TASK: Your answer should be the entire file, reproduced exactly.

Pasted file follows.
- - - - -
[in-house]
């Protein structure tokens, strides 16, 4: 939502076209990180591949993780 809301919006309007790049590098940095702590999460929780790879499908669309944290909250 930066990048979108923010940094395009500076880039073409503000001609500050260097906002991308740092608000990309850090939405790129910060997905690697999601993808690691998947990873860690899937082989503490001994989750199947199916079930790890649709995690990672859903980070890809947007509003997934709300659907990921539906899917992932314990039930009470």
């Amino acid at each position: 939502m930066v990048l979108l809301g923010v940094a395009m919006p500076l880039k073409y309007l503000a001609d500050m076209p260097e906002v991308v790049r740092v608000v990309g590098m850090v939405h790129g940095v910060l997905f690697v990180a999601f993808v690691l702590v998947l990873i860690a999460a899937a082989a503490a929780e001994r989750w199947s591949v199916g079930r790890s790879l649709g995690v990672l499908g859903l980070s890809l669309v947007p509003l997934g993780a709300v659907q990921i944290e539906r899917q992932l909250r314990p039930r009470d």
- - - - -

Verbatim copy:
[in-house]
């Protein structure tokens, strides 16, 4: 939502076209990180591949993780 809301919006309007790049590098940095702590999460929780790879499908669309944290909250 930066990048979108923010940094395009500076880039073409503000001609500050260097906002991308740092608000990309850090939405790129910060997905690697999601993808690691998947990873860690899937082989503490001994989750199947199916079930790890649709995690990672859903980070890809947007509003997934709300659907990921539906899917992932314990039930009470």
């Amino acid at each position: 939502m930066v990048l979108l809301g923010v940094a395009m919006p500076l880039k073409y309007l503000a001609d500050m076209p260097e906002v991308v790049r740092v608000v990309g590098m850090v939405h790129g940095v910060l997905f690697v990180a999601f993808v690691l702590v998947l990873i860690a999460a899937a082989a503490a929780e001994r989750w199947s591949v199916g079930r790890s790879l649709g995690v990672l499908g859903l980070s890809l669309v947007p509003l997934g993780a709300v659907q990921i944290e539906r899917q992932l909250r314990p039930r009470d």